There’s long been a debate on whether the Universal Service Fund fee is a government-mandated surcharge or just another surcharge tacked onto your phone bill.
The Universal Service Fund (USF) was established to assure access to telecommunication services for schools, libraries and other similar organizations. Every carrier is required to pay a percentage of the revenue they generate from basic telecom services, such as local phone service, local access, interstate services, etc. They aren’t required to collect this revenue from their customers, but like any business expense, ultimately it’s going to be added to the cost to provide the services the carrier sells.
Recently, there’s been debate whether or not Multi Protocol Label Switching should be included in the list of services that are subject to the Universal Service Fund. In the beginning, USF fees were not attached to MPLS services. MPLS was deemed to be more of a data service, not a telecommunication service. However, more and more, voice is being transmitted across Multi Protocol Label Switching networks and the networks are crossing state lines. Also, as the popularity of MPLS increases, the FCC is seeing a reduction in revenues generated from the telecom services that MPLS replaced.
Multi Protocol Label Switching vs. Ethernet.
The danger the carriers face is when they don’t collect or budget for fees that the FCC later wants to collect. XO is currently in a legal battle with the FCC because the FCC believes XO owes money to USF that it didn’t pay. Since XO already sold the service without the surcharge, there’s no way for them to pass this expense retroactively to their customers.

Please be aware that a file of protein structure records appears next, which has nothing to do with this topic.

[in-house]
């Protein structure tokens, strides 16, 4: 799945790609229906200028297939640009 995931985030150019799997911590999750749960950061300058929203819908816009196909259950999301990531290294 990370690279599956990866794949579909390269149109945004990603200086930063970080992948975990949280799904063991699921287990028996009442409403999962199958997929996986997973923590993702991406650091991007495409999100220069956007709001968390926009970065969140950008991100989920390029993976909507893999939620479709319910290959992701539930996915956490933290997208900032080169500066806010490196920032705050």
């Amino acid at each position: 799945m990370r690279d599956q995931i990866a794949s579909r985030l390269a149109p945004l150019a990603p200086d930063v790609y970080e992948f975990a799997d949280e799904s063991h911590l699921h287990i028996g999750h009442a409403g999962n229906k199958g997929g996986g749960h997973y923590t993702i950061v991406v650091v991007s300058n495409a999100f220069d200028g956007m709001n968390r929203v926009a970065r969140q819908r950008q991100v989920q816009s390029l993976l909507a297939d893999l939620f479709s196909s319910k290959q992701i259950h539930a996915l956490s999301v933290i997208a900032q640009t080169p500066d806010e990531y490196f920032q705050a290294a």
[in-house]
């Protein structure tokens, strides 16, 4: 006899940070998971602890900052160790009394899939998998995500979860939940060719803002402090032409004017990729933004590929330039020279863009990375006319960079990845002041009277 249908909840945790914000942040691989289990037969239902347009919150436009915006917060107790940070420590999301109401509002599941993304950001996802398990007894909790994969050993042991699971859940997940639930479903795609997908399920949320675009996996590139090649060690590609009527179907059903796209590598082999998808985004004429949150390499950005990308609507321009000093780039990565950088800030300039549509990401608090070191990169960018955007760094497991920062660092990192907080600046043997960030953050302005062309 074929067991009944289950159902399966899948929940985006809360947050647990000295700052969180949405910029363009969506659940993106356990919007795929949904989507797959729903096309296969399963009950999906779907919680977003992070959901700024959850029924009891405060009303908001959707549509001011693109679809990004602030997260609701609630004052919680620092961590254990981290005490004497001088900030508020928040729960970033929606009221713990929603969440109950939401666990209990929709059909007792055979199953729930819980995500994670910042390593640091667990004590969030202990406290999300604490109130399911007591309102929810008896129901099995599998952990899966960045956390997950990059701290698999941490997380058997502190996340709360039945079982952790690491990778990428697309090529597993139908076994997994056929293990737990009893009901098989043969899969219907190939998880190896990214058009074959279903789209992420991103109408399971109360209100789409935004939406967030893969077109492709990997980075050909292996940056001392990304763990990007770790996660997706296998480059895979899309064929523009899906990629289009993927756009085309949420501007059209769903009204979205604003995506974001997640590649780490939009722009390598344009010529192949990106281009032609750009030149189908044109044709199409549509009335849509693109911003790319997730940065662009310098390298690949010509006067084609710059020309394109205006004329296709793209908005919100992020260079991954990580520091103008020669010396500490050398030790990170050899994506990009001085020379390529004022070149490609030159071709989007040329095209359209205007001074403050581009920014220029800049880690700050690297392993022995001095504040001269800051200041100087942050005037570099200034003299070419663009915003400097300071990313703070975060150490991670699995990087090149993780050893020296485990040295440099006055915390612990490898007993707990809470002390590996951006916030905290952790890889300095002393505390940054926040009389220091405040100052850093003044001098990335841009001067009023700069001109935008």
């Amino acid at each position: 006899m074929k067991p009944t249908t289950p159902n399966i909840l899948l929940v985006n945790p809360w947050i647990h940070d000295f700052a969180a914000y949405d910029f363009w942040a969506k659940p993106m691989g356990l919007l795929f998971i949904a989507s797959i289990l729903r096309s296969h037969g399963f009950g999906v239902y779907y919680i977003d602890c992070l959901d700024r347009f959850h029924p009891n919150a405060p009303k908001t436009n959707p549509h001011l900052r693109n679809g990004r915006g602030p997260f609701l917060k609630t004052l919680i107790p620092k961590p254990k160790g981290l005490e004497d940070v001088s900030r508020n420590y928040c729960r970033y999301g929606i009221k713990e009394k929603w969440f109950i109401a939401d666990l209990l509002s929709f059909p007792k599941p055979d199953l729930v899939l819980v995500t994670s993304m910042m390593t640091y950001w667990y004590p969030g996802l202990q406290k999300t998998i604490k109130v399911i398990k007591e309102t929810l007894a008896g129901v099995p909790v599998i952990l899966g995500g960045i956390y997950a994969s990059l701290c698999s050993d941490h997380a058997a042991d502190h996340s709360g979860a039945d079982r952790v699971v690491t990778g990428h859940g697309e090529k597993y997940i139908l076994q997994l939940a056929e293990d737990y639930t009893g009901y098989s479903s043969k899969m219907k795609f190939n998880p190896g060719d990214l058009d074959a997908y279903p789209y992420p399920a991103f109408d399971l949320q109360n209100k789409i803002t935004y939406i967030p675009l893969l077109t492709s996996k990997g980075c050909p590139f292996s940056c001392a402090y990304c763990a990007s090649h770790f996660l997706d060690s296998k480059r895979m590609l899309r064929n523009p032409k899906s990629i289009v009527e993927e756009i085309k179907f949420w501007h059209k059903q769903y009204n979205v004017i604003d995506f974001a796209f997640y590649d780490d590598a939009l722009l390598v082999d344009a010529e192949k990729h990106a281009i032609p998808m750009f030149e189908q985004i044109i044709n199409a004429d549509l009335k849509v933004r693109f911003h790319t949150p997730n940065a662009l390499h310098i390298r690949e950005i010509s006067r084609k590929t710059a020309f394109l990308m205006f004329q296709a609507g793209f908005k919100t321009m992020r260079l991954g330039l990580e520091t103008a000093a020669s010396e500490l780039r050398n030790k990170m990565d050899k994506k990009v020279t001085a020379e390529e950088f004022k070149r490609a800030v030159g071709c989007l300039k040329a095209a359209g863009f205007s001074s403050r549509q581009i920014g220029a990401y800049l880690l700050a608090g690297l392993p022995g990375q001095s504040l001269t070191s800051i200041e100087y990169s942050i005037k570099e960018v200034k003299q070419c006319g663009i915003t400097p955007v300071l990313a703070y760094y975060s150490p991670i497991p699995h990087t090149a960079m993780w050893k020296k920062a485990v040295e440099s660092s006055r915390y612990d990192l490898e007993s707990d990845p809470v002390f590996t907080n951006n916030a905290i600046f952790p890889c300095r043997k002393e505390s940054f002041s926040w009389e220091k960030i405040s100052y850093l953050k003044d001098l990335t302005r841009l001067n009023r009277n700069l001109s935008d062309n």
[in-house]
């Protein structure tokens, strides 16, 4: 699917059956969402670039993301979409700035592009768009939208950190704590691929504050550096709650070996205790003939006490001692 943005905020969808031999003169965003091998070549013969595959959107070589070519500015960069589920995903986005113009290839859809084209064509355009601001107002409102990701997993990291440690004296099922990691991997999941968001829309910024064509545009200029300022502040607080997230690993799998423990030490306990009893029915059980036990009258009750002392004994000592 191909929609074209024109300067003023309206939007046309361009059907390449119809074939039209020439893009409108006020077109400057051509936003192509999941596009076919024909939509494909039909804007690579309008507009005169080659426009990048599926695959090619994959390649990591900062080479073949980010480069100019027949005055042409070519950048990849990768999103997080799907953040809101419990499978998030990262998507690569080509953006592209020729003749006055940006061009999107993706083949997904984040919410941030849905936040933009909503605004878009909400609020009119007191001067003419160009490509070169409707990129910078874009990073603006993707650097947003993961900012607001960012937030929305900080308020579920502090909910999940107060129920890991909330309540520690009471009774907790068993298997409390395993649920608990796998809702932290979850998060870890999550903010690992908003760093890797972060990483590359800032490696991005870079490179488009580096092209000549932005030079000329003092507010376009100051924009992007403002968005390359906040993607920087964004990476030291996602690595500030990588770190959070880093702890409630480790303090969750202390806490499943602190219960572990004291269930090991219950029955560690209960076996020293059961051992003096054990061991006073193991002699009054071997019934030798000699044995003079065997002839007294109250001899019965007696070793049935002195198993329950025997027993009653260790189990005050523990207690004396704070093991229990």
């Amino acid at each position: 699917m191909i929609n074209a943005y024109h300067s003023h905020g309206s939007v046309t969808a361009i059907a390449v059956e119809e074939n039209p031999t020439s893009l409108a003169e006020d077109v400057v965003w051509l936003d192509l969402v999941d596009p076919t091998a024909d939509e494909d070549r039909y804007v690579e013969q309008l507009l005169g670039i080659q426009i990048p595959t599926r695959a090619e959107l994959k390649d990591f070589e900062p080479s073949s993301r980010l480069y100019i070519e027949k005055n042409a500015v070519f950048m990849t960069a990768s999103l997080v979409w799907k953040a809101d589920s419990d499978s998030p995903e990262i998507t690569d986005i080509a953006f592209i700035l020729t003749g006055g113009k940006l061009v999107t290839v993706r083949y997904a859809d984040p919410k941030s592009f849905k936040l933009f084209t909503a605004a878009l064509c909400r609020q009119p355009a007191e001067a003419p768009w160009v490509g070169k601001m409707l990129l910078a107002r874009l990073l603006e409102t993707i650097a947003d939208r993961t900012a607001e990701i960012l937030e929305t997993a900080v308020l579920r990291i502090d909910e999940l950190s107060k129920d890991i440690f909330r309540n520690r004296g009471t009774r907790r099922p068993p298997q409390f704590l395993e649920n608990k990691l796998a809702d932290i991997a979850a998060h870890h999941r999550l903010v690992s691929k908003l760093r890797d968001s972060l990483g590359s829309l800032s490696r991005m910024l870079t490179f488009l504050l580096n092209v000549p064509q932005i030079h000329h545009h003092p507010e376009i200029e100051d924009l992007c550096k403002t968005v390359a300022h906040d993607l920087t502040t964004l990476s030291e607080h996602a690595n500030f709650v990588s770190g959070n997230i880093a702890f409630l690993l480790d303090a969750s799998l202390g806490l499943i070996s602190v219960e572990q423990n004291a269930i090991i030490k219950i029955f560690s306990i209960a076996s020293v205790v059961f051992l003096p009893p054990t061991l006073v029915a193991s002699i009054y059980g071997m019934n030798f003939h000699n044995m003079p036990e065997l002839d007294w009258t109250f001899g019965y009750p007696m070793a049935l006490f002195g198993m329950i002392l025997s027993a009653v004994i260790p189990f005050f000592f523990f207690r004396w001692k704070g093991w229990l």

Businesses should expect to pay USF surcharges on Multi Protocol Label Switching services in the future. Carriers have the choice to either make the cost of their services more competitive, by not collecting a USF fee. If they do that they could be exposed to the possibility of FCC attempting to collect the surcharge at a later date. If they collect the fee, there’s a possibility that they will lose deals to carriers that aren’t doing so.
The USF debate will soon be moot when the FCC replaces it with the Connect America Fund (CAF). The Connect America Fund is a surcharge that will be collected to help bring broadband internet access to the remote regions of the United States. It’s believed that all carrier services will be subject to the CAF, and of course, that expense will be passed onto their customers.